False Designation of Origin under §1125
E-mail comments to -
False Designation of Origin:
Johnson v. Jones, 149 F.3d 47
(6th Cir. 1998)
Back to Main Page (Resets All Frames)
- The plaintiff (Johnson), an architect, had been requested to design and remodel to build the "dream home" of one of the defendants (Jones).
- The plaintiff's demolition drawings, addition drawings and site plans were all submitted for municipal approval by the plaintiff Jones.
- No agreement as to their ownership was ever reached with the defendant Johnson.
- Defendant Jones and the plaintiff were never able to agree on contract terms and the plaintiff was terminated from the project.
- One of the architects who was subsequently retained, another of the defendants (Tosch), was informed by a city inspector that approvals would come much more slowly if there were changes from the drawings and specifications which had been submitted earlier by the plaintiff.
- Upon assurances from another architect defendant (Uznis) that the risk of copyright infringement would be assessed by an attorney, defendant Tosch replaced the plaintiff's seal on the drawings in question with his own and resubmitted them to the city inspector.
- Defendant Tosch claimed to have been told prior to switching the seals by the attorney who was to make the assessment that "preliminary research" showed doing so posed no risk of copyright infringement.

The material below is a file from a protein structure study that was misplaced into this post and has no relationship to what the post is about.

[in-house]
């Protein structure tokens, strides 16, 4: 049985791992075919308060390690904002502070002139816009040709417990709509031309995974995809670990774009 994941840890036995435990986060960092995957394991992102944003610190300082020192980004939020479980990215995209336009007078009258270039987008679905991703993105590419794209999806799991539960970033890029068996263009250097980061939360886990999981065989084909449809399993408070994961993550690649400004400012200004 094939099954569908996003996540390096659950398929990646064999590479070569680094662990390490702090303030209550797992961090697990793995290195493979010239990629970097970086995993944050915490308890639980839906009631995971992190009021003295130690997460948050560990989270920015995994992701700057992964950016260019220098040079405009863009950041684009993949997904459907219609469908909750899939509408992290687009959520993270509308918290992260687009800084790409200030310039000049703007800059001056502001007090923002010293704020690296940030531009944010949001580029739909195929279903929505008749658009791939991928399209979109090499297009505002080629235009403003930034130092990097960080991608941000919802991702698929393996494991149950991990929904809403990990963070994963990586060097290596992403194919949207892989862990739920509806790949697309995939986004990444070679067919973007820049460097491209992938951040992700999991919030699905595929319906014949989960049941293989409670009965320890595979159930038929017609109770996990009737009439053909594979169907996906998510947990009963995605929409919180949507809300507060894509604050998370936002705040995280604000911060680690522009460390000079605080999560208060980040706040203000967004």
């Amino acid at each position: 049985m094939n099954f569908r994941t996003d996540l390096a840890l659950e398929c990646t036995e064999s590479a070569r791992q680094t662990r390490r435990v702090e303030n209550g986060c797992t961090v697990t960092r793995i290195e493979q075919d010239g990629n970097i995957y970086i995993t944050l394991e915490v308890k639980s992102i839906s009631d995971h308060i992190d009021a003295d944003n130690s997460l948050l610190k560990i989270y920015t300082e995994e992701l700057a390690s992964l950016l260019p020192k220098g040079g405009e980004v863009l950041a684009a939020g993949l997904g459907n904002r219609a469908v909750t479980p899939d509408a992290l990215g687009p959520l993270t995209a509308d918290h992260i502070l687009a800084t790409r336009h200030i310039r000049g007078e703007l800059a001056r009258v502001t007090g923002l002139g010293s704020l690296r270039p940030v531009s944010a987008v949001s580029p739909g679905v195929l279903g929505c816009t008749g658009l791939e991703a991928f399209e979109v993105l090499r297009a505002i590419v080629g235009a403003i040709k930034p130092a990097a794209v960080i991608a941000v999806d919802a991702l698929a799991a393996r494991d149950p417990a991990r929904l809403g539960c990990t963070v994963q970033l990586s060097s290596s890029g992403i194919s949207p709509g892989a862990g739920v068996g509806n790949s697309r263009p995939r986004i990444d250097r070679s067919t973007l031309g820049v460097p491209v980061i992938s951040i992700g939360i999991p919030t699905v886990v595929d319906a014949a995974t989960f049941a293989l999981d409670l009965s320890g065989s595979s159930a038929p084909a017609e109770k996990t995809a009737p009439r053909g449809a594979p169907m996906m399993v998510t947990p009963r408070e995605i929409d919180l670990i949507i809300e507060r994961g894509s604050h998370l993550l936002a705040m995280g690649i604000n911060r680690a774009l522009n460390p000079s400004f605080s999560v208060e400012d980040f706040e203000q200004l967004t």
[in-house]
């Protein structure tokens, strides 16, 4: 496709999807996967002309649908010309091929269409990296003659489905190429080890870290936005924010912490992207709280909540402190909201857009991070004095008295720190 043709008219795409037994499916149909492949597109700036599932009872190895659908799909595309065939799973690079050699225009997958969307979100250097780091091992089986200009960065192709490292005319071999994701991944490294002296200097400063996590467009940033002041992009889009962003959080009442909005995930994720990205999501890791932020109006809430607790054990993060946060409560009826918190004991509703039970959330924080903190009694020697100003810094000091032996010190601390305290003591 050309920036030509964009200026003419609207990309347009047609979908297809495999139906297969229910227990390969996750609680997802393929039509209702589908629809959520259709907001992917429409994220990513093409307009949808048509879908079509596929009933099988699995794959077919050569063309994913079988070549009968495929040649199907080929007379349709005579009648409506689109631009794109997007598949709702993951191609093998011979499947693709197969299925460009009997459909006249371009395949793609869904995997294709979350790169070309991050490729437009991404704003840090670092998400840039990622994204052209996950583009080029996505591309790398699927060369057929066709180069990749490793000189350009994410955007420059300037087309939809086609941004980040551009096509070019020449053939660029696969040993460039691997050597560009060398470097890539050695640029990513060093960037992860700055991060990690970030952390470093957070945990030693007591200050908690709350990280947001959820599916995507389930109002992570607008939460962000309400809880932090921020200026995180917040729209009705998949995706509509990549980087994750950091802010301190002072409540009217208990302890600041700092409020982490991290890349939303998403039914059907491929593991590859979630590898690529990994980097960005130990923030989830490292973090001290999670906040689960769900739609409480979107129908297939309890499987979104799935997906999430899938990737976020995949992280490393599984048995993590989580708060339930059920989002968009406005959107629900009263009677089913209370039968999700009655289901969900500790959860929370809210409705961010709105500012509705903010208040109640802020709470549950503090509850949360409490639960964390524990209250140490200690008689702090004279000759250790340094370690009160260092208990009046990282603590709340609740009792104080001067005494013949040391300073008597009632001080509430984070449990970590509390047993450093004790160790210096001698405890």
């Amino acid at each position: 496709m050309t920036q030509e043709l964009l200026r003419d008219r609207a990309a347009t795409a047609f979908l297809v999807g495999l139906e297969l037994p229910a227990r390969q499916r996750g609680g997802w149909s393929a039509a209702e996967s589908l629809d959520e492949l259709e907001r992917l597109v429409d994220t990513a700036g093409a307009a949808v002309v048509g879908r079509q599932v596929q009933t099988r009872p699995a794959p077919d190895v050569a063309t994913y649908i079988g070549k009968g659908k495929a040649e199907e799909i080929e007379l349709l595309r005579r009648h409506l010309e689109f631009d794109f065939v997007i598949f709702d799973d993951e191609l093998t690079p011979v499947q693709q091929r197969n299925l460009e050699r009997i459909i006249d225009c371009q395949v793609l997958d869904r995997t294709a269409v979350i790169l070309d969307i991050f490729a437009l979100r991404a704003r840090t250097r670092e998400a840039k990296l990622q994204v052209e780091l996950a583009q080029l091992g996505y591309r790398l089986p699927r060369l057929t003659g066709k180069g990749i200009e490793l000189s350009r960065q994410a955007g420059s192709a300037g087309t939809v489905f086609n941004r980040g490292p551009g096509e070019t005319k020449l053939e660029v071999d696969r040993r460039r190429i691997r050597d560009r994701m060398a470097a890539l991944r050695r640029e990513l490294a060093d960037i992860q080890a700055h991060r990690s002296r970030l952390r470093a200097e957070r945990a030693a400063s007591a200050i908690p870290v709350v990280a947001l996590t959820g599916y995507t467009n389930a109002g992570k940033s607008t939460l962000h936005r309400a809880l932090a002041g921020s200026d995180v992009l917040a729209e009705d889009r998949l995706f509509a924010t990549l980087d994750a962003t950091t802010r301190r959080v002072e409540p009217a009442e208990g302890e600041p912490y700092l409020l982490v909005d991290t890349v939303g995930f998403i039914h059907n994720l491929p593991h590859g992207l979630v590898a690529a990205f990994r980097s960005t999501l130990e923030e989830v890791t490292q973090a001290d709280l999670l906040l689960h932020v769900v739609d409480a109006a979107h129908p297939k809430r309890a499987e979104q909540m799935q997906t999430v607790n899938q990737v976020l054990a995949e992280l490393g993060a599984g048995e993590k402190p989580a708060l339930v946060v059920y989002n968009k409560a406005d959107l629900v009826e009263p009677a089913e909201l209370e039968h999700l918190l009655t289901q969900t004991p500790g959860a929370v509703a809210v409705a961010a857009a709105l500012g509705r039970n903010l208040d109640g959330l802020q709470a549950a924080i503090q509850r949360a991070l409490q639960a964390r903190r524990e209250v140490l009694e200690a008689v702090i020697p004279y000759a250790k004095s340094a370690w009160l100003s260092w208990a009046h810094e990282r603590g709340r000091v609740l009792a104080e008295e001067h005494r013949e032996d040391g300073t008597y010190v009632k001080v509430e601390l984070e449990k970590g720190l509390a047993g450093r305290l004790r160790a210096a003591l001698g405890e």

- The plaintiff subsequently visited the construction sight, saw the mislabeled drawings and filed a claim under §1125(a).
- A §1125(a) claim for false designation of origin has three elements:
- A false designation of origin;
- The false designation of origin has a substantial effect on interstate commerce; and
- The false designation of origin creates a likelihood of confusion among the consuming public.
- The multi-state nature of the architecture business of the plaintiff and the distribution of his plans under a false attribution of source to contractors and subcontractors who did business in a number of states satisfied the second of the above elements.
- Because of the purely substitutional nature of the false designation in this case, the appeals court agreed that the first and third elements above had been satisfied without examining issues related to distinctiveness or secondary meaning.
- These concepts are frequently addressed in false designation of origin cases.
- If plaintiff's own designation is involved, it must be distinctive for the required likelihood of confusion to exist.
- Because of what it saw as the clearly intentional nature of the false designation in this case, the Circuit Court upheld an award of attorneys fees to the plaintiff under §1117.
- Under it, attorneys fees may be awarded in "exceptional cases".
- The court saw defendant Tosch's stated reliance on "preliminary research" from an attorney on copyright issues as unreasonable for a party of his knowledge and experience.
- Disgorgement of profits and breach of implied contract damages were also awarded to the plaintiff in this case.
- The former were under the Copyright Act, with a similar award under the Trademark Act having been seen as duplicative.
Back to Section 1125(a) of the Overview
Nothing in this site is intended in any way to constitute legal advice or to create an attorney-client relationship. The author, Jay M. Tyndall, shall not be liable for any damages of any type, whether actual or consequential, which may arise from the use or reliance of any reader on the content of this site or any site to which it links. No guarantee or assurance is made that any information transmitted to or via any unsecure portion of this site will remain confidential.
Copyright ｩ 1997, 2000, 2001 Jay M. Tyndall (Unless Indicated Otherwise)